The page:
The TCU Health Center now requires vaccinations for mumps and measles and is making an effort to alert students of a recent concern of national viral outbreaks.The American College Health Association and the Centers for Disease Control and Prevention issued a recommendation that students nationwide have two mumps vaccinations if they have not received the vaccination already.
Due to the recent outbreak of mumps in the Midwest states of Iowa, Nebraska and Illinois, TCU is requiring that students have the vaccination prior to the spring 2007 semester. Marilyn Hallam, assistant to the director of Health Services, said this requirement is simply a precautionary one, and with students returning to TCU from the Midwest, an immunization is the best way to prevent any possible outbreak.
Laura Quisenberry, a junior fashion merchandising major who has already received her required shots, said she has heard about the health concern.
“I think it’s a good idea to be safe because some people might catch stuff easier than others,” Quisenberry said. “I care, but it’s not bothering or worrying me.”
Mumps is a sleeper viral illness that has recently begun another outbreak. Although TCU has yet to have a problem with campus outbreaks, Hallam said the ACHA and CDC have reported that a spread of this viral illness is plausible.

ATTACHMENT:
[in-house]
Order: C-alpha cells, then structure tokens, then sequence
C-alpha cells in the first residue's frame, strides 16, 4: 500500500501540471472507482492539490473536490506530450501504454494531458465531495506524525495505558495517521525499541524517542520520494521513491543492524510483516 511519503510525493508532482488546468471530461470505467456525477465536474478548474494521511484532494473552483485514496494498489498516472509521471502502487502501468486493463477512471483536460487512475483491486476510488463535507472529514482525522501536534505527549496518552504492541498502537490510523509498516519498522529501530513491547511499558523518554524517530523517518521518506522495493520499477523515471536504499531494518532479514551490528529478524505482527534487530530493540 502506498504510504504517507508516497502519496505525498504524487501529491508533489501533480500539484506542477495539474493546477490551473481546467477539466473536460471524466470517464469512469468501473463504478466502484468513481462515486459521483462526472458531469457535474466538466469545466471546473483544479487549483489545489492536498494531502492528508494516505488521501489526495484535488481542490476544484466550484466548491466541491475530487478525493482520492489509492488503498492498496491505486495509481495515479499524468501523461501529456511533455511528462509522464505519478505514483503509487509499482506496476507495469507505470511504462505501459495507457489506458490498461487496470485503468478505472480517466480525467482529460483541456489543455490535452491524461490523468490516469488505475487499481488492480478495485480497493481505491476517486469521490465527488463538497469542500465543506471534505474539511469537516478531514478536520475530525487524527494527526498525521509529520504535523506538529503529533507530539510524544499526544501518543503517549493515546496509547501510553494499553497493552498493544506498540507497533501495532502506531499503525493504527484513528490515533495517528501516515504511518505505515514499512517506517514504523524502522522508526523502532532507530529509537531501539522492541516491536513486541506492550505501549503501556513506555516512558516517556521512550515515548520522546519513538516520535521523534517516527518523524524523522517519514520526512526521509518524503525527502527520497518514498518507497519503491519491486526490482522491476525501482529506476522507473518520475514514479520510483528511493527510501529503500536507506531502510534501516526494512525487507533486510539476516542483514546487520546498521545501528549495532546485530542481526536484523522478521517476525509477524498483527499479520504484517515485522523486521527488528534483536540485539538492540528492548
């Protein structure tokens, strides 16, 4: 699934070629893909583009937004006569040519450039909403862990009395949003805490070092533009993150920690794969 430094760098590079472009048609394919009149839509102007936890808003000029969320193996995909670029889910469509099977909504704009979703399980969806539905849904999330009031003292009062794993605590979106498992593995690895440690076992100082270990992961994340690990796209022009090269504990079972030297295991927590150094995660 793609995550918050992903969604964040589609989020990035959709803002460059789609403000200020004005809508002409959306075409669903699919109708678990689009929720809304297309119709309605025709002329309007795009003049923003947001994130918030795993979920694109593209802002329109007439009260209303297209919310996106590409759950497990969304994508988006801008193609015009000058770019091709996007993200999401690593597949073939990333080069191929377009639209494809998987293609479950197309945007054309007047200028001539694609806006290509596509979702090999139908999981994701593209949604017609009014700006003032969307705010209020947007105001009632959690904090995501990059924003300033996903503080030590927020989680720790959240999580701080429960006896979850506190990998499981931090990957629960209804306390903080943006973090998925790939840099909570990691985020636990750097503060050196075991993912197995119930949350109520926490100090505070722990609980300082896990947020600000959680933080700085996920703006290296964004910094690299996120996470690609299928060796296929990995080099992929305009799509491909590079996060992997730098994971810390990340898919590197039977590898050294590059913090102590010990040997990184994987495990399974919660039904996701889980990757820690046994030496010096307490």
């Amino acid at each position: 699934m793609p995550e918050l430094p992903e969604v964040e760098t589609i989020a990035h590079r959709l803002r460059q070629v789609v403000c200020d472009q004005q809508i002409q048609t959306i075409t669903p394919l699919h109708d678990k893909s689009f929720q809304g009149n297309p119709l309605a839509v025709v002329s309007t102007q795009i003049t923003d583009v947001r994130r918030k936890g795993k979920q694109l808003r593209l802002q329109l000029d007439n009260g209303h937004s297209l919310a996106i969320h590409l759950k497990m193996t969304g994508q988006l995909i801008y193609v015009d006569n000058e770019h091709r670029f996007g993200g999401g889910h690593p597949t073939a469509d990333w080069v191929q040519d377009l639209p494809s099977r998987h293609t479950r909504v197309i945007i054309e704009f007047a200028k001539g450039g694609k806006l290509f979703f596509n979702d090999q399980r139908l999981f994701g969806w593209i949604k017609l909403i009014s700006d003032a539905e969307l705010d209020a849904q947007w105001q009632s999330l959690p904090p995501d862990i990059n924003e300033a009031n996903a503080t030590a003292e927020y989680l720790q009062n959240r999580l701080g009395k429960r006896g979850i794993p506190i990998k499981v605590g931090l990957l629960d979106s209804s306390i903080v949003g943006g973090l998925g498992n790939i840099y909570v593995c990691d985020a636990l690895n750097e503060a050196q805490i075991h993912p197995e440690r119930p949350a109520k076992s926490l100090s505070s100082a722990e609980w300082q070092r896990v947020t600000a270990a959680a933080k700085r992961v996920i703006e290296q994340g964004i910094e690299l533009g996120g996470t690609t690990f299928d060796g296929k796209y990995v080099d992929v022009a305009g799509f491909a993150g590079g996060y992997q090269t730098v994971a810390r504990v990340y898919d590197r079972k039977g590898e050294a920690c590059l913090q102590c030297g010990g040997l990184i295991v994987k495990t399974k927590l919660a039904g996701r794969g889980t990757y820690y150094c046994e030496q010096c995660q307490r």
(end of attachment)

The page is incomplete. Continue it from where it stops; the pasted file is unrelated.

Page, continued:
The Health Center is recommending that students also receive Menactra, the immunization for meningitis, which was approved by the FDA in January 2005.
According to the Health Center Web site, meningitis is a bacterial infection that primarily affects people between the ages of 15-24 and is common on college campuses. Though rare, it can be fatal and cause permanent disabilities such as hearing loss or brain damage.
Hallam said meningitis is common on campuses because of the close living areas.
A May article on medscape.com states that there is a shortage of Menactra in the United States because the vaccination is available to a broader age range. However, the CDC said college students are expected to receive first priority, according to the article.
In May 2005, an online article from consumeraffairs.com reported that meningitis affects about 3,000 people each year and kills 300 people on average.
“I wouldn’t say we are at a greater risk, but we will certainly try to make people aware that we have a vaccine,” Hallam said.